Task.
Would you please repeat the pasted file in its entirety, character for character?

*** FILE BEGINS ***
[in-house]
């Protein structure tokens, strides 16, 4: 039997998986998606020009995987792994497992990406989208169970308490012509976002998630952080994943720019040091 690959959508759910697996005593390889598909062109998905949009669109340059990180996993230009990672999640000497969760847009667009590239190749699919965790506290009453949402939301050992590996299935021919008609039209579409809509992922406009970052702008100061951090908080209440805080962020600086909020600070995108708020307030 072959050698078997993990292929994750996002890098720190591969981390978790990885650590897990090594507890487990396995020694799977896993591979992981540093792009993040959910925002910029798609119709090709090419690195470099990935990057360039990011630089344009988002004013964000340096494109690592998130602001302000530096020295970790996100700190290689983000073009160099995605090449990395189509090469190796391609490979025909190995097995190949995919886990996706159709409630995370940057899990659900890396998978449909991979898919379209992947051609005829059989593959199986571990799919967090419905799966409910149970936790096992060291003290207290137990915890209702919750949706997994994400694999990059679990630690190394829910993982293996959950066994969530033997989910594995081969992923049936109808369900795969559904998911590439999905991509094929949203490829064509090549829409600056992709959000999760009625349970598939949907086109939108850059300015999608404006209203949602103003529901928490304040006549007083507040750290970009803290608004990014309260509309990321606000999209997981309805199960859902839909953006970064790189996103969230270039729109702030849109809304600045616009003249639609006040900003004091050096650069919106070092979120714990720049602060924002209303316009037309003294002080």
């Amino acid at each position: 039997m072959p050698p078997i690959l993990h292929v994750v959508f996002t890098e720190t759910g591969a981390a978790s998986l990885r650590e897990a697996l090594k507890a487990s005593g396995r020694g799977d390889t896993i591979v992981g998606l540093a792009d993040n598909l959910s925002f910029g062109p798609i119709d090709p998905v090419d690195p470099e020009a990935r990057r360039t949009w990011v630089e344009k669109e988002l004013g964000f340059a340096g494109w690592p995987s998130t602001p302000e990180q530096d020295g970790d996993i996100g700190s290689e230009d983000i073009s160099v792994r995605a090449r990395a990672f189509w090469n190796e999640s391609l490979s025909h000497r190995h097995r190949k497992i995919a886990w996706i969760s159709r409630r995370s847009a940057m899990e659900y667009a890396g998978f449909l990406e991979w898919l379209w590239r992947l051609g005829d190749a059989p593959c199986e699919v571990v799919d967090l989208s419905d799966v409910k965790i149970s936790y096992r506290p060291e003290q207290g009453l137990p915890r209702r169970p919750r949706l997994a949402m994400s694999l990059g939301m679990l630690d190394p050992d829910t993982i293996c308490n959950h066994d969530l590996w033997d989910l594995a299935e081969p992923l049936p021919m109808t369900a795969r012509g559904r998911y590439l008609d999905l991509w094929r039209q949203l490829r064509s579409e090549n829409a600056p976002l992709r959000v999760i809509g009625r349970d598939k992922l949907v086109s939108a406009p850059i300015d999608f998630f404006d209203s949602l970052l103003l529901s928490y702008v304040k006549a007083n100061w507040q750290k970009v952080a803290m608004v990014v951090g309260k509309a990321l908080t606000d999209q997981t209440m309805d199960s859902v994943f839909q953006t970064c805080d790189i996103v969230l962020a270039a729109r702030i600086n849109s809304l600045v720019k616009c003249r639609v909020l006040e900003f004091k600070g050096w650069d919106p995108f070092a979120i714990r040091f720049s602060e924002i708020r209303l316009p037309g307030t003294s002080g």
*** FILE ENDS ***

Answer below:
[in-house]
């Protein structure tokens, strides 16, 4: 039997998986998606020009995987792994497992990406989208169970308490012509976002998630952080994943720019040091 690959959508759910697996005593390889598909062109998905949009669109340059990180996993230009990672999640000497969760847009667009590239190749699919965790506290009453949402939301050992590996299935021919008609039209579409809509992922406009970052702008100061951090908080209440805080962020600086909020600070995108708020307030 072959050698078997993990292929994750996002890098720190591969981390978790990885650590897990090594507890487990396995020694799977896993591979992981540093792009993040959910925002910029798609119709090709090419690195470099990935990057360039990011630089344009988002004013964000340096494109690592998130602001302000530096020295970790996100700190290689983000073009160099995605090449990395189509090469190796391609490979025909190995097995190949995919886990996706159709409630995370940057899990659900890396998978449909991979898919379209992947051609005829059989593959199986571990799919967090419905799966409910149970936790096992060291003290207290137990915890209702919750949706997994994400694999990059679990630690190394829910993982293996959950066994969530033997989910594995081969992923049936109808369900795969559904998911590439999905991509094929949203490829064509090549829409600056992709959000999760009625349970598939949907086109939108850059300015999608404006209203949602103003529901928490304040006549007083507040750290970009803290608004990014309260509309990321606000999209997981309805199960859902839909953006970064790189996103969230270039729109702030849109809304600045616009003249639609006040900003004091050096650069919106070092979120714990720049602060924002209303316009037309003294002080």
């Amino acid at each position: 039997m072959p050698p078997i690959l993990h292929v994750v959508f996002t890098e720190t759910g591969a981390a978790s998986l990885r650590e897990a697996l090594k507890a487990s005593g396995r020694g799977d390889t896993i591979v992981g998606l540093a792009d993040n598909l959910s925002f910029g062109p798609i119709d090709p998905v090419d690195p470099e020009a990935r990057r360039t949009w990011v630089e344009k669109e988002l004013g964000f340059a340096g494109w690592p995987s998130t602001p302000e990180q530096d020295g970790d996993i996100g700190s290689e230009d983000i073009s160099v792994r995605a090449r990395a990672f189509w090469n190796e999640s391609l490979s025909h000497r190995h097995r190949k497992i995919a886990w996706i969760s159709r409630r995370s847009a940057m899990e659900y667009a890396g998978f449909l990406e991979w898919l379209w590239r992947l051609g005829d190749a059989p593959c199986e699919v571990v799919d967090l989208s419905d799966v409910k965790i149970s936790y096992r506290p060291e003290q207290g009453l137990p915890r209702r169970p919750r949706l997994a949402m994400s694999l990059g939301m679990l630690d190394p050992d829910t993982i293996c308490n959950h066994d969530l590996w033997d989910l594995a299935e081969p992923l049936p021919m109808t369900a795969r012509g559904r998911y590439l008609d999905l991509w094929r039209q949203l490829r064509s579409e090549n829409a600056p976002l992709r959000v999760i809509g009625r349970d598939k992922l949907v086109s939108a406009p850059i300015d999608f998630f404006d209203s949602l970052l103003l529901s928490y702008v304040k006549a007083n100061w507040q750290k970009v952080a803290m608004v990014v951090g309260k509309a990321l908080t606000d999209q997981t209440m309805d199960s859902v994943f839909q953006t970064c805080d790189i996103v969230l962020a270039a729109r702030i600086n849109s809304l600045v720019k616009c003249r639609v909020l006040e900003f004091k600070g050096w650069d919106p995108f070092a979120i714990r040091f720049s602060e924002i708020r209303l316009p037309g307030t003294s002080g």